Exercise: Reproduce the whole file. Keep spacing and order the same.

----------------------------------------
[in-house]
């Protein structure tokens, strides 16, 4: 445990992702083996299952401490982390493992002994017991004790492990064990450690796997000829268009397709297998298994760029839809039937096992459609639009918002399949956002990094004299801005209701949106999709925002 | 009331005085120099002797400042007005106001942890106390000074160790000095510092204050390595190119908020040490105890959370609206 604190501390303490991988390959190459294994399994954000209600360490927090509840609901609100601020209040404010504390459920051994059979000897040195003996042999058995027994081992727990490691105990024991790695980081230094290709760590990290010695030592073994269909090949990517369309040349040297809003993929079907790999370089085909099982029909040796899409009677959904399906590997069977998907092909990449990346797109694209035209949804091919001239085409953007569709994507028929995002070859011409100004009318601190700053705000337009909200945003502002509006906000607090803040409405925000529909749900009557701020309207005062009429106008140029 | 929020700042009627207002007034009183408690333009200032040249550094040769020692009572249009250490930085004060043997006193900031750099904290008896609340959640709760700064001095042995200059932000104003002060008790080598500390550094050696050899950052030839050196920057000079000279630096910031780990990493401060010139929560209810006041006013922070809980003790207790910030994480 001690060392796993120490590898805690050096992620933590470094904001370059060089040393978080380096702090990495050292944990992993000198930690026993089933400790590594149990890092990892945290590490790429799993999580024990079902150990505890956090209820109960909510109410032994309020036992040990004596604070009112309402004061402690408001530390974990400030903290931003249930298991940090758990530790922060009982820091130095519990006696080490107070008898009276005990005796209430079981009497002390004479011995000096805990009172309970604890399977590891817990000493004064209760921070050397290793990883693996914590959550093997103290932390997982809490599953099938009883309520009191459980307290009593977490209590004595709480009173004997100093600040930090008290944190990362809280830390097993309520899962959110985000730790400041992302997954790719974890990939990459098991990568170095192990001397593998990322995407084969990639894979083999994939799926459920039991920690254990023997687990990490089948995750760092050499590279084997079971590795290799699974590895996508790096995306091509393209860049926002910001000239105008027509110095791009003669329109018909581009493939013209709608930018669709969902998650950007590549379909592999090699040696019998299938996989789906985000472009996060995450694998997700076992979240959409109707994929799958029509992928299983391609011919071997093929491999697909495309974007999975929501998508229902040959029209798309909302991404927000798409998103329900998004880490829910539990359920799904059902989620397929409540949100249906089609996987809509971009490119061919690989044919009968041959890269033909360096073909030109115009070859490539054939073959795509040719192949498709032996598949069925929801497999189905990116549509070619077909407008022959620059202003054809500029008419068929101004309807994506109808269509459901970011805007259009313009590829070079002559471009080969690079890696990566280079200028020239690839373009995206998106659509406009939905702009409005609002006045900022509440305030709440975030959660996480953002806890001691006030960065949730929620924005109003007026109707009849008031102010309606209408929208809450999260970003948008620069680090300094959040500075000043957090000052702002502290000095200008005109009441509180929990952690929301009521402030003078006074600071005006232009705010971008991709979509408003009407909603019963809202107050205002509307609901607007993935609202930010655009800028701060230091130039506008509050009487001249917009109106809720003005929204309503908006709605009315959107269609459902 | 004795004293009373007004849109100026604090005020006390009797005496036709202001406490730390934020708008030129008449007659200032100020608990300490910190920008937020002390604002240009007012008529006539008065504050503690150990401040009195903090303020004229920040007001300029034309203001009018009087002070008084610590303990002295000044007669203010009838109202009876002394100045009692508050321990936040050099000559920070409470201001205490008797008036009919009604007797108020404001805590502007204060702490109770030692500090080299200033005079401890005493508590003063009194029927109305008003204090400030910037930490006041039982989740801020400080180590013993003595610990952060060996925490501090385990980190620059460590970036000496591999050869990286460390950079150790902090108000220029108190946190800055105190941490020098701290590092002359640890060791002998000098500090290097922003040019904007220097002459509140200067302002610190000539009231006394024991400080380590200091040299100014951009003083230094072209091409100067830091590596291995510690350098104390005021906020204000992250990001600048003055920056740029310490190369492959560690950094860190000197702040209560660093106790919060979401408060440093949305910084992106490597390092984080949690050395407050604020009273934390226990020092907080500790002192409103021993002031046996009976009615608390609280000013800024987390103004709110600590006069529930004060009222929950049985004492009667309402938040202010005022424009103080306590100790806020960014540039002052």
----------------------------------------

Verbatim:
[in-house]
């Protein structure tokens, strides 16, 4: 445990992702083996299952401490982390493992002994017991004790492990064990450690796997000829268009397709297998298994760029839809039937096992459609639009918002399949956002990094004299801005209701949106999709925002 | 009331005085120099002797400042007005106001942890106390000074160790000095510092204050390595190119908020040490105890959370609206 604190501390303490991988390959190459294994399994954000209600360490927090509840609901609100601020209040404010504390459920051994059979000897040195003996042999058995027994081992727990490691105990024991790695980081230094290709760590990290010695030592073994269909090949990517369309040349040297809003993929079907790999370089085909099982029909040796899409009677959904399906590997069977998907092909990449990346797109694209035209949804091919001239085409953007569709994507028929995002070859011409100004009318601190700053705000337009909200945003502002509006906000607090803040409405925000529909749900009557701020309207005062009429106008140029 | 929020700042009627207002007034009183408690333009200032040249550094040769020692009572249009250490930085004060043997006193900031750099904290008896609340959640709760700064001095042995200059932000104003002060008790080598500390550094050696050899950052030839050196920057000079000279630096910031780990990493401060010139929560209810006041006013922070809980003790207790910030994480 001690060392796993120490590898805690050096992620933590470094904001370059060089040393978080380096702090990495050292944990992993000198930690026993089933400790590594149990890092990892945290590490790429799993999580024990079902150990505890956090209820109960909510109410032994309020036992040990004596604070009112309402004061402690408001530390974990400030903290931003249930298991940090758990530790922060009982820091130095519990006696080490107070008898009276005990005796209430079981009497002390004479011995000096805990009172309970604890399977590891817990000493004064209760921070050397290793990883693996914590959550093997103290932390997982809490599953099938009883309520009191459980307290009593977490209590004595709480009173004997100093600040930090008290944190990362809280830390097993309520899962959110985000730790400041992302997954790719974890990939990459098991990568170095192990001397593998990322995407084969990639894979083999994939799926459920039991920690254990023997687990990490089948995750760092050499590279084997079971590795290799699974590895996508790096995306091509393209860049926002910001000239105008027509110095791009003669329109018909581009493939013209709608930018669709969902998650950007590549379909592999090699040696019998299938996989789906985000472009996060995450694998997700076992979240959409109707994929799958029509992928299983391609011919071997093929491999697909495309974007999975929501998508229902040959029209798309909302991404927000798409998103329900998004880490829910539990359920799904059902989620397929409540949100249906089609996987809509971009490119061919690989044919009968041959890269033909360096073909030109115009070859490539054939073959795509040719192949498709032996598949069925929801497999189905990116549509070619077909407008022959620059202003054809500029008419068929101004309807994506109808269509459901970011805007259009313009590829070079002559471009080969690079890696990566280079200028020239690839373009995206998106659509406009939905702009409005609002006045900022509440305030709440975030959660996480953002806890001691006030960065949730929620924005109003007026109707009849008031102010309606209408929208809450999260970003948008620069680090300094959040500075000043957090000052702002502290000095200008005109009441509180929990952690929301009521402030003078006074600071005006232009705010971008991709979509408003009407909603019963809202107050205002509307609901607007993935609202930010655009800028701060230091130039506008509050009487001249917009109106809720003005929204309503908006709605009315959107269609459902 | 004795004293009373007004849109100026604090005020006390009797005496036709202001406490730390934020708008030129008449007659200032100020608990300490910190920008937020002390604002240009007012008529006539008065504050503690150990401040009195903090303020004229920040007001300029034309203001009018009087002070008084610590303990002295000044007669203010009838109202009876002394100045009692508050321990936040050099000559920070409470201001205490008797008036009919009604007797108020404001805590502007204060702490109770030692500090080299200033005079401890005493508590003063009194029927109305008003204090400030910037930490006041039982989740801020400080180590013993003595610990952060060996925490501090385990980190620059460590970036000496591999050869990286460390950079150790902090108000220029108190946190800055105190941490020098701290590092002359640890060791002998000098500090290097922003040019904007220097002459509140200067302002610190000539009231006394024991400080380590200091040299100014951009003083230094072209091409100067830091590596291995510690350098104390005021906020204000992250990001600048003055920056740029310490190369492959560690950094860190000197702040209560660093106790919060979401408060440093949305910084992106490597390092984080949690050395407050604020009273934390226990020092907080500790002192409103021993002031046996009976009615608390609280000013800024987390103004709110600590006069529930004060009222929950049985004492009667309402938040202010005022424009103080306590100790806020960014540039002052």